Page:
Best deals on home security cameras to save you from package thieves

Home security camera systems can help keep your home and your family safe. Amazon's deals on Blink security cameras and Ring Video Doorbells also help you save money on devices you can access regardless of your current location.
Computing

Microsoft Surface Pro 6: Everything you need to know

The Surface Pro 6 is officially here, though it's not as big of a redesign as you might have hoped. With a new coat of black paint and an 8th-gen processor, this is a small update. If you've been eyeing a Surface Pro, you may want to wait…
Mobile

Want to watch Netflix in bed or browse the web? We have a tablet for everyone

There’s so much choice when shopping for a new tablet that it can be hard to pick the right one. From iPads to Android, these are our picks for the best tablets you can buy right now whatever your budget.
Mobile

5G’s arrival is transforming tech. Here’s everything you need to know to keep up

It has been years in the making, but 5G is finally becoming a reality. While 5G coverage is still extremely limited, expect to see it expand in 2019. Not sure what 5G even is? Here's everything you need to know.
Computing

Will Windows 95 be reimagined? Microsoft’s tweet hints at a throwback

The classic Windows operating system may just be getting a reboot of its own. Microsoft tweeted a cryptic message involving the Windows 95 logo and saying that it had a special announcement for its customers today.
Computing

Style up your MacBook Air with one of these great cases or sleeves

Whether you’re looking for added protection or a stylish flourish, you’re in the right place for the best MacBook Air cases. We have form-hugging cases, luxurious covers and padded sleeves priced from $7 to $130. Happy shopping!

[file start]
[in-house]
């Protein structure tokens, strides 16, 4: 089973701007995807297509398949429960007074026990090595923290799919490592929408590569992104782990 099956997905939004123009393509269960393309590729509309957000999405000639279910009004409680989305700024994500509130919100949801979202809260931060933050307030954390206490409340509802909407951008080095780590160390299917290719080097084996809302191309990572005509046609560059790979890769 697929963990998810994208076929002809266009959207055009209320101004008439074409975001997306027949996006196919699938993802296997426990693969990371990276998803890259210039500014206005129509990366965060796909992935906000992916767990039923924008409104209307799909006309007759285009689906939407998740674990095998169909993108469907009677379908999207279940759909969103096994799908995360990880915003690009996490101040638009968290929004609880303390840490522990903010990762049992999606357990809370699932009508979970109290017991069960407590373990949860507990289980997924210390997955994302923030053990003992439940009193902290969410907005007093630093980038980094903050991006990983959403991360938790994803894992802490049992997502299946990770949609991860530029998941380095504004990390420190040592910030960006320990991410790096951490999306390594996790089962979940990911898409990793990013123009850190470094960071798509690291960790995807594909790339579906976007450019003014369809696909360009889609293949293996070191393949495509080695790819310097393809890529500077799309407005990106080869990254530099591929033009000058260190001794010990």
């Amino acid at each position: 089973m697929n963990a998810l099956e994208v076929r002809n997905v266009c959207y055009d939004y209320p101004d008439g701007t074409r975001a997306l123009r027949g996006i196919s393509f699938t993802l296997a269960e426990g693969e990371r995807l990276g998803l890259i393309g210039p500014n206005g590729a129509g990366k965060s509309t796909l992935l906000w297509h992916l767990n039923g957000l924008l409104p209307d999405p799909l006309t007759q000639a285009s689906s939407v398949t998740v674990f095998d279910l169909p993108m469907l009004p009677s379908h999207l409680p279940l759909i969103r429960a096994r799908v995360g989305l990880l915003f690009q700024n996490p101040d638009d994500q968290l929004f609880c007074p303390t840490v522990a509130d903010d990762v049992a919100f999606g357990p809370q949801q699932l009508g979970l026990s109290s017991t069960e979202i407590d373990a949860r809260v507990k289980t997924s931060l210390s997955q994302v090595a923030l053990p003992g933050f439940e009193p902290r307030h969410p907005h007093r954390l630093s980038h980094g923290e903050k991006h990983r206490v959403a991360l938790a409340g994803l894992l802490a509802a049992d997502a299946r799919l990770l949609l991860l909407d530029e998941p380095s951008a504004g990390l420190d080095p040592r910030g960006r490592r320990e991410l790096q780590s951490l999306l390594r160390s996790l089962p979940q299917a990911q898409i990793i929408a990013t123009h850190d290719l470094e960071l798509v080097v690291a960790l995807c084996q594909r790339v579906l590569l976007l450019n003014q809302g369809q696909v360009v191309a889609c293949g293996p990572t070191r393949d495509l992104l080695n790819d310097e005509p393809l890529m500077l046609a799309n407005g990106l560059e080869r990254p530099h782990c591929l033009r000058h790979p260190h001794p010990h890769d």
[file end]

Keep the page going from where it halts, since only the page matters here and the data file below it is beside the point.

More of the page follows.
Mobile

Leave the laptop at home, the iPad Pro is the travel buddy to take on vacay

The iPad Pro is a powerful tablet that's perfect for creatives and professionals. How does it fare when traveling with it as a laptop replacement? We took it on a two week trek in Japan to find out.
Computing

Want to make one hard drive act like two? Here's how to partition in Windows

If you don't want all of your files stored in one place but only have one drive to work with, partitioning is your best way forward. Here's how to partition a hard drive in Windows 10, step by step.
Computing

Does Qualcomm's latest laptop processor hold up against Intel's Core i5?

Qualcomm has been nipping at Intel's mobile CPU heels for years and now it might finally have overtaken it. To find out whether it's new SoC can hold its own in mid-range computing, we pitted the Snapdragon 8cx vs. Core i5.
Photography

Not just for Lightroom anymore, Loupedeck+ now works with Photoshop

Loupedeck+ can now help photographers edit in Photoshop too, thanks to physical controls for swapping tools, running actions, and more. The photo-editing console expanded to include Photoshop in the list of compatible editing programs.
Computing

Turn your Raspberry Pi into a Steam streaming hub with Valve’s Steam Link app

Valve's Steam Link app is now fully supported by Raspberry PI hardware, meaning that just about anyone with a few dollars to spare can build their own Steam streaming box in a matter of minutes.
Computing

Amazon takes $300 off Intel Core i7 Surface Pro 6 in latest sale

If you're looking for savings on the Surface Pro 6, Amazon is the place to shop. It currently is discounting the Intel Core i7 variant of Microsoft's latest 2-in-1 by $300, though no Type Cover is included.
Music

Here's our head-to-head comparison of Pandora and Spotify

Which music streaming platform is best for you? We pit Spotify versus Pandora, two mighty streaming services with on-demand music and massive catalogs, comparing every facet of the two services to help you decide which is best.
Computing

Our favorite Chrome themes add some much-needed pizzazz to your boring browser

Sometimes you just want Chrome to show a little personality and ditch the grayscale for something a little more lively. Lucky for you, we've sorted through the Chrome Web Store to find best Chrome themes available.